37mm Gun Shell

I have this 37mm shell dated 1916 and I would like to know who made it. Pretty sure Winchester made the case. I am not familiar with wit the PEM co. Also the shell has a rib on it and I am not sure if it is from being dropped alot or if it was done purposely so that the shell could not be chambered but made safe so that it could come back across the sea for collecting. The rib is the same all the way around the shell. I didn’t notice the rib until I got it home. Any other info would be great.


I can’t answer your questions, but I think if Winchester made the case it would be marked as such.

I have P.E.M.Co listed as Poole Engineer & Machine Co, Woodberry, MD,USA.

U.S. 37x92mm for use with the French Puteaux Infantry Gun Mle 1916, WW1.

Steel shell MK1 and cartridge case MK1.

As ron3350 said in his post above the case was made by P.E.M.Co.

The projectile is/was base fuzed with a MK1 fuze.
Something to consider- is the projectile still base fuzed and loaded with black powder (starting in 1918 the projectiles were loaded with TNT)???

Considerable force would be needed to upset and form the rib in the case. A possible explanation is someone started to make this into a piece of trench art but did not finish the process.

Information is from A GUN FOR ALL NATIONS The 37 mm Gun & Ammunition, Vol. II 1914-1926 (2012); Mellichamp, Robert, A.; page 315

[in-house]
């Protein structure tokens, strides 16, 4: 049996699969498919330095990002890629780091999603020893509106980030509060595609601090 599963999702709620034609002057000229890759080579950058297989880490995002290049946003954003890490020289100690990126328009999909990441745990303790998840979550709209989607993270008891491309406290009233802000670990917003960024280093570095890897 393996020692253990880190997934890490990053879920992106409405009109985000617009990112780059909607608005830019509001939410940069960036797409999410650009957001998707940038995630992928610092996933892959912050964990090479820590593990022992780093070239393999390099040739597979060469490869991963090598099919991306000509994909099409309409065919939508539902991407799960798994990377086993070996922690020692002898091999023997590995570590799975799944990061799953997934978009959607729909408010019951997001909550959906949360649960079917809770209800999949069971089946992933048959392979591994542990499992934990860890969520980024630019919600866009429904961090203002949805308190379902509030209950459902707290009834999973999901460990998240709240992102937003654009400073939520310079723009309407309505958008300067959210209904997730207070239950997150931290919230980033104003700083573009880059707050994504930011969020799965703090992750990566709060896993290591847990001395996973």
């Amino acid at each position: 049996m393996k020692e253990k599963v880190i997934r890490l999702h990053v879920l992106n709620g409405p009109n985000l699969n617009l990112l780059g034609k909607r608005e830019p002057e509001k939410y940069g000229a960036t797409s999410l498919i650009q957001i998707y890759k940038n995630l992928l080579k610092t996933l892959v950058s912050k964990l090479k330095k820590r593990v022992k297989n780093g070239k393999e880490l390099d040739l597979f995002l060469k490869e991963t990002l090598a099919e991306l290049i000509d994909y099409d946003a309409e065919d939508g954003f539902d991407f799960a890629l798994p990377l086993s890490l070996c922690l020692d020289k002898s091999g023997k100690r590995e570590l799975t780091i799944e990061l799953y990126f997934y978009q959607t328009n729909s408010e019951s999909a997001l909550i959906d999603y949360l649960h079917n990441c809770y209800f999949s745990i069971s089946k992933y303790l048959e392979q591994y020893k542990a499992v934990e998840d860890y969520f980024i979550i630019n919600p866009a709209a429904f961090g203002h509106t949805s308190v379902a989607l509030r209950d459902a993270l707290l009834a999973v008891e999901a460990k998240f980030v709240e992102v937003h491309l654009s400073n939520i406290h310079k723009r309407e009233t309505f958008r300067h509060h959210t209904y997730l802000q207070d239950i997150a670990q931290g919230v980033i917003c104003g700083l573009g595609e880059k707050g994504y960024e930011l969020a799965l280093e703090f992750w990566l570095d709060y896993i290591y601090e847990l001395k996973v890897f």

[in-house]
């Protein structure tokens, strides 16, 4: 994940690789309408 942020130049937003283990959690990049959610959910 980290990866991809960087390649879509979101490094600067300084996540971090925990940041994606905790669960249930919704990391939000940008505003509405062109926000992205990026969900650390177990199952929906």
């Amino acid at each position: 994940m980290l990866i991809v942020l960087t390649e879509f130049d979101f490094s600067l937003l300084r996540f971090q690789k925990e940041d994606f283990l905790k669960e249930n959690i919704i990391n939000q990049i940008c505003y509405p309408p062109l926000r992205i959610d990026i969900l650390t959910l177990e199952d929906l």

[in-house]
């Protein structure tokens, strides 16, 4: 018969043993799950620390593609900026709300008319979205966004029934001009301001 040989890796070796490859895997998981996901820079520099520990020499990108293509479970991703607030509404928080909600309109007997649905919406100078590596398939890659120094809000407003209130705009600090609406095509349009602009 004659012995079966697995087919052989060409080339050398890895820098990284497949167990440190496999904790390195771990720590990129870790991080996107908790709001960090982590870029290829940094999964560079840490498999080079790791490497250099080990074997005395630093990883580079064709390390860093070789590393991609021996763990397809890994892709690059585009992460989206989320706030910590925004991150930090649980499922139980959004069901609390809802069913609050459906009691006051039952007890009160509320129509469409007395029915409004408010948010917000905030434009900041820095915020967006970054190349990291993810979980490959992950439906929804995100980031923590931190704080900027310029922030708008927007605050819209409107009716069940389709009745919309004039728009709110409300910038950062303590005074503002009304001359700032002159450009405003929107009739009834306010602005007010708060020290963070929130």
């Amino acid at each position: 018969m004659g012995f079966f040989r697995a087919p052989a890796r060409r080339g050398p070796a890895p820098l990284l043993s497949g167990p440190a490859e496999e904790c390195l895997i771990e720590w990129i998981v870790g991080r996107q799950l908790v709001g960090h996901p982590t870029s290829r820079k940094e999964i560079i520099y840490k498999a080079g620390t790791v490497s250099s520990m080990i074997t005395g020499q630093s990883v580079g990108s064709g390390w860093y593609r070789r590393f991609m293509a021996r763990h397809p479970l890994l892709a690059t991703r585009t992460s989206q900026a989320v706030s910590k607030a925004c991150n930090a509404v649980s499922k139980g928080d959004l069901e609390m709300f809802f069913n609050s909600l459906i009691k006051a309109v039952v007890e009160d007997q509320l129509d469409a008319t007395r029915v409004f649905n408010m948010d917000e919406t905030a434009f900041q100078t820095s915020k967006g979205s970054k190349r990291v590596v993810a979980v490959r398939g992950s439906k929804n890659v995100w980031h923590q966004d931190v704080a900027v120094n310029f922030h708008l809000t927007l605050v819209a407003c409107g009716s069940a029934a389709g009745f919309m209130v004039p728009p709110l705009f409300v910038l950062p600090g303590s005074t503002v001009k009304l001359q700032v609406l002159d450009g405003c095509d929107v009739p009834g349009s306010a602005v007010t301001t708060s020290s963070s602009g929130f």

It is marked with a small circle with W inside as can be seen on the bottom of the case head in the pic.

Thanks for the info bdgreen. I don’t know about the fuse, for the projectile is firmly crimped to the casing and I don’t want to try and pull it.

AH, now I see why you thought that, but tI think hat is most likely an inspectors mark.
Other shells of this type made by Winchester show a headstamp similar to this one below, which is on a different case type / shape but still a 37mm.
WRACo 37mm HS

I don’t know about this shell, but I’ve had .380 ACP shells that looked like that after applying way too much crimp.

During the Great War when the U.S. was manufacturing ordnance for the British Government it was the practice to show the monogram of the contractor and if applicable, the monogram of the sub-contractor. There was a great deal of sub-contracting. In respect of British contracts, Winchester are known to have been sub-contractors to both Bethlehem Steel Company and E.W. Bliss. On stores manufactured under this agreement, Winchester showed their monogram as an encircled ‘W’ (see attached). Whether this protocol was followed when manufacturing ordnance for the U.S., I don’t know, but from that case it would appear so.
Q 2   4, 5 IN HOWITZER CASE

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Very interesting, it certainly looks to be the same mark.

Learn something new here every day.